In the Well-Being at Work Study, Steve Hatfield, Jen Fisher, and Paul Silverglate, express the degrading health of employees in the workforce. Because economic value is heavily integrated with employee sustainability, executives want companies to enforce workforce well-being metrics.
The authors advise that workforce health is imperative for the sustainability of their business. In fact, they state that 85% of organizations feel they should be required to publicly report on the well-being of their employees.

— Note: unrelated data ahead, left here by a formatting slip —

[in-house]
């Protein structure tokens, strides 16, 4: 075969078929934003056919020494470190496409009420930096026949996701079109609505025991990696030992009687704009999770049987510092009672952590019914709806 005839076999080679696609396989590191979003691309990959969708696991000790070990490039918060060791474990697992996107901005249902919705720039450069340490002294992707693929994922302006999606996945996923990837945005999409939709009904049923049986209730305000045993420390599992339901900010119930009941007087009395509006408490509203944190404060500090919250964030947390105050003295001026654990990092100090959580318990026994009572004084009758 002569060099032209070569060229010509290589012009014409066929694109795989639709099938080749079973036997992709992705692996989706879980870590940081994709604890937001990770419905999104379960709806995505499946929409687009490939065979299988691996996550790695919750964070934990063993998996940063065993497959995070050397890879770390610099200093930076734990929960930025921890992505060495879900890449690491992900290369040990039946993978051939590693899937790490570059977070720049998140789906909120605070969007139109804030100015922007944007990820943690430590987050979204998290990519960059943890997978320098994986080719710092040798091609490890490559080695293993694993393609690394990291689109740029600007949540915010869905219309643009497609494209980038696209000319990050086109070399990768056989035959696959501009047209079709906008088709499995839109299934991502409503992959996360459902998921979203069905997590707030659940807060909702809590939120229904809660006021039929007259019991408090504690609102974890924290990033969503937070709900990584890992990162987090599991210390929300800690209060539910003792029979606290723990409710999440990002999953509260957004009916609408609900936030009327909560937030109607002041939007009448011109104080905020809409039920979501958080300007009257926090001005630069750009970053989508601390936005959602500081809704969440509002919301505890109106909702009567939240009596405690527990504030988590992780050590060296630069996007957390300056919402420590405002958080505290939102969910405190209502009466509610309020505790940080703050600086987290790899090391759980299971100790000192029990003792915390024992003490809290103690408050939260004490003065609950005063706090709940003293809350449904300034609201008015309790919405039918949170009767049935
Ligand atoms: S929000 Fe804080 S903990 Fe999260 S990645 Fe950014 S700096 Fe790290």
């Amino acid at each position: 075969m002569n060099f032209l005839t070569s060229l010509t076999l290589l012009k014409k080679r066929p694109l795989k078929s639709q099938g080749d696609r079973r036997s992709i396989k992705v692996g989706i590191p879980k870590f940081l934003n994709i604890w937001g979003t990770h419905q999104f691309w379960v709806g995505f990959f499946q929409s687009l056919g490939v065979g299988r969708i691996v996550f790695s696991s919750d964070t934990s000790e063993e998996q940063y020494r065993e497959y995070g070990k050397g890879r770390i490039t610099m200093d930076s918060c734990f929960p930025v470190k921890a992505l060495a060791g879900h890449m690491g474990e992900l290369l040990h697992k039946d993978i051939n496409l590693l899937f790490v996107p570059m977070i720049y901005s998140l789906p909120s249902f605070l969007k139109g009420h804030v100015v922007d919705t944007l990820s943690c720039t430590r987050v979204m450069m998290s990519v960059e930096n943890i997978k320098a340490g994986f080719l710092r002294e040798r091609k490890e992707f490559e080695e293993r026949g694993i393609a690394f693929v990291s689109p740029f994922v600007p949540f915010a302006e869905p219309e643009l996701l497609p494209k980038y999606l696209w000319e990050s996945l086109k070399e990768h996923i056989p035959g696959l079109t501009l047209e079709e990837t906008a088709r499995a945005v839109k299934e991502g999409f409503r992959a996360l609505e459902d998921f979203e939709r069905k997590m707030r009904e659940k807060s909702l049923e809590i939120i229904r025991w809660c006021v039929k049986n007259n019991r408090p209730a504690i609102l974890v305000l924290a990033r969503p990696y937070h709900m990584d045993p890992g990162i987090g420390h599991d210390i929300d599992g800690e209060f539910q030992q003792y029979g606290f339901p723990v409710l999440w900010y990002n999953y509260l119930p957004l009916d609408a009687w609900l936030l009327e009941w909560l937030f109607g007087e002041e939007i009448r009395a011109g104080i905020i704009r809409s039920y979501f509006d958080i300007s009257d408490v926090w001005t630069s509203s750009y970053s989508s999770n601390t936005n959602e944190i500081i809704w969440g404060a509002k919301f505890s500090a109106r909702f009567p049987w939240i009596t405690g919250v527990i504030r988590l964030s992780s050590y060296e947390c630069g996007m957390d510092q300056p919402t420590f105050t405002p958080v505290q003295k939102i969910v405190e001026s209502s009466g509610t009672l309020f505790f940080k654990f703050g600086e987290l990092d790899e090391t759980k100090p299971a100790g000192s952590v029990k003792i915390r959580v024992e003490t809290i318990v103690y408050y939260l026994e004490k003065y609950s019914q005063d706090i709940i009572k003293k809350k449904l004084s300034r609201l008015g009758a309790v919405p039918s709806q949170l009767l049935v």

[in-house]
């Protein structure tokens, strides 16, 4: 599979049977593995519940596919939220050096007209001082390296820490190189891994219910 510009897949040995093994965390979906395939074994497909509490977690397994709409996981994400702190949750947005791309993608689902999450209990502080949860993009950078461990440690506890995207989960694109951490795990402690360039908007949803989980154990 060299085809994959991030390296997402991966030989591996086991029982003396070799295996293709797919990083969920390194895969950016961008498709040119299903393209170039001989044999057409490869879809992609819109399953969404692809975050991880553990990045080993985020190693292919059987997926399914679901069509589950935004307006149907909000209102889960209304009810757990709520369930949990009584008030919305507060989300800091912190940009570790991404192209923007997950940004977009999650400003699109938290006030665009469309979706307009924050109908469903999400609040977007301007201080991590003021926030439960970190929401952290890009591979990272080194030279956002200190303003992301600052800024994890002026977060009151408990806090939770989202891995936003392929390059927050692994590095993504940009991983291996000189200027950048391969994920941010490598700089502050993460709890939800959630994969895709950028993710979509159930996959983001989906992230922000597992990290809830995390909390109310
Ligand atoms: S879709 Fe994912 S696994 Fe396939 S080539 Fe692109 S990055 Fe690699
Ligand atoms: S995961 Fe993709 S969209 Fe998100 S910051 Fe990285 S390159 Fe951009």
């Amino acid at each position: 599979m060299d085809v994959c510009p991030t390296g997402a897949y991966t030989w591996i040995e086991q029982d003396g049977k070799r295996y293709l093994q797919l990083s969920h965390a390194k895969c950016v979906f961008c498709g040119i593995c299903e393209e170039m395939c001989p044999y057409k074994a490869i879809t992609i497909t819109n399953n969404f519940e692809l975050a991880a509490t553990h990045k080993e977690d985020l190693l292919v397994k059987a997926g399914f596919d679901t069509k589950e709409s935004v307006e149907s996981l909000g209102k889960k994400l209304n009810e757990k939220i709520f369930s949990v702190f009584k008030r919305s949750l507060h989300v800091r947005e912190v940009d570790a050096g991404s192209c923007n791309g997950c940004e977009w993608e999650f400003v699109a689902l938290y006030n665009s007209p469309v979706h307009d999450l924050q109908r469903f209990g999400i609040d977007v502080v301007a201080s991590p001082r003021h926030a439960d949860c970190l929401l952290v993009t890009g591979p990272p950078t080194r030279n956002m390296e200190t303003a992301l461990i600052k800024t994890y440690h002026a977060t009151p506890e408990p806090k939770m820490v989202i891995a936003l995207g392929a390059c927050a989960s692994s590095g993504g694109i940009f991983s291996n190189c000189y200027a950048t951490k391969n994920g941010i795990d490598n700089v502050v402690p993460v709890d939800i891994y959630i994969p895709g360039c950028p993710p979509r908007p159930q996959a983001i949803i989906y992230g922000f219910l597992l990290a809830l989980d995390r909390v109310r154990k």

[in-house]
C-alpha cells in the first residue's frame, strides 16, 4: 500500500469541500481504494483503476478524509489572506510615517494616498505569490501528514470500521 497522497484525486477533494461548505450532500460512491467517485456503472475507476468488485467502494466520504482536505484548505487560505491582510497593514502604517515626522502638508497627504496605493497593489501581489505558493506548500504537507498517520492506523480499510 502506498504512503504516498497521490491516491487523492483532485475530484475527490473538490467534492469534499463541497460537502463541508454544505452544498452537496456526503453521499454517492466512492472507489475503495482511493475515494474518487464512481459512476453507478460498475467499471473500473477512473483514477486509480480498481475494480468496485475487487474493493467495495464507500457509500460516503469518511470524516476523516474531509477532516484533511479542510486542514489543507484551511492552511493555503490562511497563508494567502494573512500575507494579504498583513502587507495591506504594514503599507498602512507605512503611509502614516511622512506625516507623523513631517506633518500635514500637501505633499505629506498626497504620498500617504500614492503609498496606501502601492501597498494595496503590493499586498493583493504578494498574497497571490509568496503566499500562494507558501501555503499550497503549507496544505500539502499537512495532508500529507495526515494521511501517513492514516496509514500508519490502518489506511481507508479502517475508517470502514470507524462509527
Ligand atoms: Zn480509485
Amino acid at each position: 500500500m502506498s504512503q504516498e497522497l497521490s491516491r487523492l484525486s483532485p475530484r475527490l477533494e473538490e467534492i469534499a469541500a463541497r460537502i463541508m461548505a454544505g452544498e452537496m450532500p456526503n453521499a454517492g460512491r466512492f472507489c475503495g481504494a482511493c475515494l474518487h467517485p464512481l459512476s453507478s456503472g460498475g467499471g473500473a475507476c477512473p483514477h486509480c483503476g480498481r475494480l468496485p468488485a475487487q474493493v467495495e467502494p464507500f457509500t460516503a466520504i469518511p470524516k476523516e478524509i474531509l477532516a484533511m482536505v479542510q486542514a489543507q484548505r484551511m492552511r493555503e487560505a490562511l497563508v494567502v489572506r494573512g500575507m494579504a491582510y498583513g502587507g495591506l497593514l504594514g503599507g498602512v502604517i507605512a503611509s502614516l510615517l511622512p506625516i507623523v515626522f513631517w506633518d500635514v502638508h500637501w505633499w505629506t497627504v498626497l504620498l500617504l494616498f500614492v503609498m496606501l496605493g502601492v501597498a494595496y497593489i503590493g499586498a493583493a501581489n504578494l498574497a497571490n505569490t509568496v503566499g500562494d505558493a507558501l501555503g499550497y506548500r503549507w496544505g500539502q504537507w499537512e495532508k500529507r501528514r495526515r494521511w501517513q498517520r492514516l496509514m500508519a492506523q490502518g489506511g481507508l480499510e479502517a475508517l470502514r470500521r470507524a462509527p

Although many corporations believe that well-being metrics should be required, less than half of these organizations follow through with reporting these statistics. Workers feel that executives do not acknowledge the negative decline of employee health. Most believe their health has either stayed the same or gotten worse.
The study suggests a few solutions to fix the degradation of the modern-day employee. The change needs to come from within the culture of the organization. 7 out of every 10 managers are overworked to the point that they are unable to support their employees. Executives need to become more accountable in terms of the workload they give their workers. The only way to actively combat this crisis is for executives to care about and report on the well-being of their workers.